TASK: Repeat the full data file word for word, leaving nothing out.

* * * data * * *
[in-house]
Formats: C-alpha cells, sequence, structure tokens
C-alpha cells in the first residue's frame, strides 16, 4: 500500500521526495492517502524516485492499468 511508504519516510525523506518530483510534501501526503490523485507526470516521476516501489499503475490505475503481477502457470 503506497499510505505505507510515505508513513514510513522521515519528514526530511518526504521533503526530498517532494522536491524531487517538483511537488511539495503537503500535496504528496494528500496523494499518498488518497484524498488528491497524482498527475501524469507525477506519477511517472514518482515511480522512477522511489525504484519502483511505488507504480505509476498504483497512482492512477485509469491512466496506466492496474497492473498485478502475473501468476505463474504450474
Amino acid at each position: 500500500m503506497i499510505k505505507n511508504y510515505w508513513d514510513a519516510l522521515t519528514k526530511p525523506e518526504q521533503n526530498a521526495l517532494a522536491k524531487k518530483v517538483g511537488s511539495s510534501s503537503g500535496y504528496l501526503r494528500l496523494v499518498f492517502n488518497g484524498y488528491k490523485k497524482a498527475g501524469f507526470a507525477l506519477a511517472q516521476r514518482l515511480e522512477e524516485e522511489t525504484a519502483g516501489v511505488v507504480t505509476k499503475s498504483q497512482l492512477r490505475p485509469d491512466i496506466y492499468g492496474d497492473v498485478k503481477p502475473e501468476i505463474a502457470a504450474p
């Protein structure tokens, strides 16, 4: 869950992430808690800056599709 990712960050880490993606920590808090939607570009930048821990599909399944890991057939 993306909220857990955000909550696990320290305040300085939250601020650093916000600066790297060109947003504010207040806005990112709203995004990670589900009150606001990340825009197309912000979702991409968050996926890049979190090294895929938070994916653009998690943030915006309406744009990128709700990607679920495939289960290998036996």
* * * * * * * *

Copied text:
[in-house]
Formats: C-alpha cells, sequence, structure tokens
C-alpha cells in the first residue's frame, strides 16, 4: 500500500521526495492517502524516485492499468 511508504519516510525523506518530483510534501501526503490523485507526470516521476516501489499503475490505475503481477502457470 503506497499510505505505507510515505508513513514510513522521515519528514526530511518526504521533503526530498517532494522536491524531487517538483511537488511539495503537503500535496504528496494528500496523494499518498488518497484524498488528491497524482498527475501524469507525477506519477511517472514518482515511480522512477522511489525504484519502483511505488507504480505509476498504483497512482492512477485509469491512466496506466492496474497492473498485478502475473501468476505463474504450474
Amino acid at each position: 500500500m503506497i499510505k505505507n511508504y510515505w508513513d514510513a519516510l522521515t519528514k526530511p525523506e518526504q521533503n526530498a521526495l517532494a522536491k524531487k518530483v517538483g511537488s511539495s510534501s503537503g500535496y504528496l501526503r494528500l496523494v499518498f492517502n488518497g484524498y488528491k490523485k497524482a498527475g501524469f507526470a507525477l506519477a511517472q516521476r514518482l515511480e522512477e524516485e522511489t525504484a519502483g516501489v511505488v507504480t505509476k499503475s498504483q497512482l492512477r490505475p485509469d491512466i496506466y492499468g492496474d497492473v498485478k503481477p502475473e501468476i505463474a502457470a504450474p
């Protein structure tokens, strides 16, 4: 869950992430808690800056599709 990712960050880490993606920590808090939607570009930048821990599909399944890991057939 993306909220857990955000909550696990320290305040300085939250601020650093916000600066790297060109947003504010207040806005990112709203995004990670589900009150606001990340825009197309912000979702991409968050996926890049979190090294895929938070994916653009998690943030915006309406744009990128709700990607679920495939289960290998036996």